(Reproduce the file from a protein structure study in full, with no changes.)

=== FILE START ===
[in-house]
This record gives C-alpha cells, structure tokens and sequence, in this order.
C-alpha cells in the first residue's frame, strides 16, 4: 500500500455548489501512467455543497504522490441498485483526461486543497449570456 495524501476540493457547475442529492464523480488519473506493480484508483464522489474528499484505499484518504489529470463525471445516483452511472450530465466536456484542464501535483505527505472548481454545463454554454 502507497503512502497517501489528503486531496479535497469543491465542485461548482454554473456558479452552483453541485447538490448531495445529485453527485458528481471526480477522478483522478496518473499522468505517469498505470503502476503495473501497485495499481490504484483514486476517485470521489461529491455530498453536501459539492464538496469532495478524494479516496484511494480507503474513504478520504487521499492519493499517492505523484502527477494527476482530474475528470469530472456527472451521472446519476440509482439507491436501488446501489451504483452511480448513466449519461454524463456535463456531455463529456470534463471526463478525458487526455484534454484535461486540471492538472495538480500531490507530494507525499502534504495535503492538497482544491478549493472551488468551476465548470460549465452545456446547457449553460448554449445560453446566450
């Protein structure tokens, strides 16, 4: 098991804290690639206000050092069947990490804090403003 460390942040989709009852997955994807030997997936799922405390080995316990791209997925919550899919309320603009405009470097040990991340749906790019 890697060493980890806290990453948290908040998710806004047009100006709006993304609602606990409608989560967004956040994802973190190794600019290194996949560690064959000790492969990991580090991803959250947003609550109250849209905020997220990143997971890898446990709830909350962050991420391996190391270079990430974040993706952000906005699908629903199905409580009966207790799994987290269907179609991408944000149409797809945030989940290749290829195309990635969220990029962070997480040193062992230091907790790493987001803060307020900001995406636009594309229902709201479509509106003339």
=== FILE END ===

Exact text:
[in-house]
This record gives C-alpha cells, structure tokens and sequence, in this order.
C-alpha cells in the first residue's frame, strides 16, 4: 500500500455548489501512467455543497504522490441498485483526461486543497449570456 495524501476540493457547475442529492464523480488519473506493480484508483464522489474528499484505499484518504489529470463525471445516483452511472450530465466536456484542464501535483505527505472548481454545463454554454 502507497503512502497517501489528503486531496479535497469543491465542485461548482454554473456558479452552483453541485447538490448531495445529485453527485458528481471526480477522478483522478496518473499522468505517469498505470503502476503495473501497485495499481490504484483514486476517485470521489461529491455530498453536501459539492464538496469532495478524494479516496484511494480507503474513504478520504487521499492519493499517492505523484502527477494527476482530474475528470469530472456527472451521472446519476440509482439507491436501488446501489451504483452511480448513466449519461454524463456535463456531455463529456470534463471526463478525458487526455484534454484535461486540471492538472495538480500531490507530494507525499502534504495535503492538497482544491478549493472551488468551476465548470460549465452545456446547457449553460448554449445560453446566450
């Protein structure tokens, strides 16, 4: 098991804290690639206000050092069947990490804090403003 460390942040989709009852997955994807030997997936799922405390080995316990791209997925919550899919309320603009405009470097040990991340749906790019 890697060493980890806290990453948290908040998710806004047009100006709006993304609602606990409608989560967004956040994802973190190794600019290194996949560690064959000790492969990991580090991803959250947003609550109250849209905020997220990143997971890898446990709830909350962050991420391996190391270079990430974040993706952000906005699908629903199905409580009966207790799994987290269907179609991408944000149409797809945030989940290749290829195309990635969220990029962070997480040193062992230091907790790493987001803060307020900001995406636009594309229902709201479509509106003339």